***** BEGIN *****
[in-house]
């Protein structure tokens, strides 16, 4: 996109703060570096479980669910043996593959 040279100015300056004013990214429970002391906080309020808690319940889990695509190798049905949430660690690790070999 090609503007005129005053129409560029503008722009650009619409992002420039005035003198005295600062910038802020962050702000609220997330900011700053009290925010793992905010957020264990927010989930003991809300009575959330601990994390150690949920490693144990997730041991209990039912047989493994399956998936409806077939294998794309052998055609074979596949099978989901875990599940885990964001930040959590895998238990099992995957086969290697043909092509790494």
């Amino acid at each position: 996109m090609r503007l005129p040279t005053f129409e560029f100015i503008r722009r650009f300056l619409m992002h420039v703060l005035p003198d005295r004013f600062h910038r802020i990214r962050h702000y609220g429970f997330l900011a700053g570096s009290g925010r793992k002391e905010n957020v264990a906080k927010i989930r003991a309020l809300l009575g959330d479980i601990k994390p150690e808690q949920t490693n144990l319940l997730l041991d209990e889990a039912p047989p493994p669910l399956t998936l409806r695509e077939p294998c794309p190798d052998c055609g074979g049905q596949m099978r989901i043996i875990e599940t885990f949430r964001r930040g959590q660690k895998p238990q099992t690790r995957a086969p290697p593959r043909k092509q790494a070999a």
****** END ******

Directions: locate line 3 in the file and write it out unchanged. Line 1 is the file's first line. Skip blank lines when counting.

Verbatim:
């Amino acid at each position: 996109m090609r503007l005129p040279t005053f129409e560029f100015i503008r722009r650009f300056l619409m992002h420039v703060l005035p003198d005295r004013f600062h910038r802020i990214r962050h702000y609220g429970f997330l900011a700053g570096s009290g925010r793992k002391e905010n957020v264990a906080k927010i989930r003991a309020l809300l009575g959330d479980i601990k994390p150690e808690q949920t490693n144990l319940l997730l041991d209990e889990a039912p047989p493994p669910l399956t998936l409806r695509e077939p294998c794309p190798d052998c055609g074979g049905q596949m099978r989901i043996i875990e599940t885990f949430r964001r930040g959590q660690k895998p238990q099992t690790r995957a086969p290697p593959r043909k092509q790494a070999a």